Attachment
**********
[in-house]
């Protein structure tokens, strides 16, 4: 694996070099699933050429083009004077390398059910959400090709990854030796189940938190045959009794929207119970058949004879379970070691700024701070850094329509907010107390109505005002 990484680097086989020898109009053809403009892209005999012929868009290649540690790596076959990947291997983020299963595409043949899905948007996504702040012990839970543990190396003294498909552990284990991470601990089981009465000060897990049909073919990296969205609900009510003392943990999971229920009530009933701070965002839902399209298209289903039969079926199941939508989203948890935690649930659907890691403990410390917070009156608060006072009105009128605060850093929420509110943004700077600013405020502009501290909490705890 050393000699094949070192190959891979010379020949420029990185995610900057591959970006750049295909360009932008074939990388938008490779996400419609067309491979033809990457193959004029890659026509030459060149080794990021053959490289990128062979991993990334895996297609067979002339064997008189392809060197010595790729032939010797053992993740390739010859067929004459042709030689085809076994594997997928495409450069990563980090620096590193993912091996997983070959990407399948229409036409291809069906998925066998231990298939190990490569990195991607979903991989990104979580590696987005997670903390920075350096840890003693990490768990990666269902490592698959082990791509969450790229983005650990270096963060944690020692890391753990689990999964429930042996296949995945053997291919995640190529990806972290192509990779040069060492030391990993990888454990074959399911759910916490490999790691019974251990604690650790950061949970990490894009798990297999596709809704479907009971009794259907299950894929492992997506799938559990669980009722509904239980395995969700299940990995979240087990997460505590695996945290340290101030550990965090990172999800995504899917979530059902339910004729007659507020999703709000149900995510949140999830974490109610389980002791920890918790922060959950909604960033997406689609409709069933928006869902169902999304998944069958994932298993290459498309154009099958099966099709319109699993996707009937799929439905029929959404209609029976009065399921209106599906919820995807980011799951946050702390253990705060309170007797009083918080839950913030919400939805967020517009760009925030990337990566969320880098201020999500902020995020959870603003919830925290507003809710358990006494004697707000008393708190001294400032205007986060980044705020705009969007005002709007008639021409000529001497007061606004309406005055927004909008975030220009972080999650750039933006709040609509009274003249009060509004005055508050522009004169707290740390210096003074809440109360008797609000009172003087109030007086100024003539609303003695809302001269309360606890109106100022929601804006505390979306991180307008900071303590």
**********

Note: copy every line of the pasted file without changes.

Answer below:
[in-house]
């Protein structure tokens, strides 16, 4: 694996070099699933050429083009004077390398059910959400090709990854030796189940938190045959009794929207119970058949004879379970070691700024701070850094329509907010107390109505005002 990484680097086989020898109009053809403009892209005999012929868009290649540690790596076959990947291997983020299963595409043949899905948007996504702040012990839970543990190396003294498909552990284990991470601990089981009465000060897990049909073919990296969205609900009510003392943990999971229920009530009933701070965002839902399209298209289903039969079926199941939508989203948890935690649930659907890691403990410390917070009156608060006072009105009128605060850093929420509110943004700077600013405020502009501290909490705890 050393000699094949070192190959891979010379020949420029990185995610900057591959970006750049295909360009932008074939990388938008490779996400419609067309491979033809990457193959004029890659026509030459060149080794990021053959490289990128062979991993990334895996297609067979002339064997008189392809060197010595790729032939010797053992993740390739010859067929004459042709030689085809076994594997997928495409450069990563980090620096590193993912091996997983070959990407399948229409036409291809069906998925066998231990298939190990490569990195991607979903991989990104979580590696987005997670903390920075350096840890003693990490768990990666269902490592698959082990791509969450790229983005650990270096963060944690020692890391753990689990999964429930042996296949995945053997291919995640190529990806972290192509990779040069060492030391990993990888454990074959399911759910916490490999790691019974251990604690650790950061949970990490894009798990297999596709809704479907009971009794259907299950894929492992997506799938559990669980009722509904239980395995969700299940990995979240087990997460505590695996945290340290101030550990965090990172999800995504899917979530059902339910004729007659507020999703709000149900995510949140999830974490109610389980002791920890918790922060959950909604960033997406689609409709069933928006869902169902999304998944069958994932298993290459498309154009099958099966099709319109699993996707009937799929439905029929959404209609029976009065399921209106599906919820995807980011799951946050702390253990705060309170007797009083918080839950913030919400939805967020517009760009925030990337990566969320880098201020999500902020995020959870603003919830925290507003809710358990006494004697707000008393708190001294400032205007986060980044705020705009969007005002709007008639021409000529001497007061606004309406005055927004909008975030220009972080999650750039933006709040609509009274003249009060509004005055508050522009004169707290740390210096003074809440109360008797609000009172003087109030007086100024003539609303003695809302001269309360606890109106100022929601804006505390979306991180307008900071303590």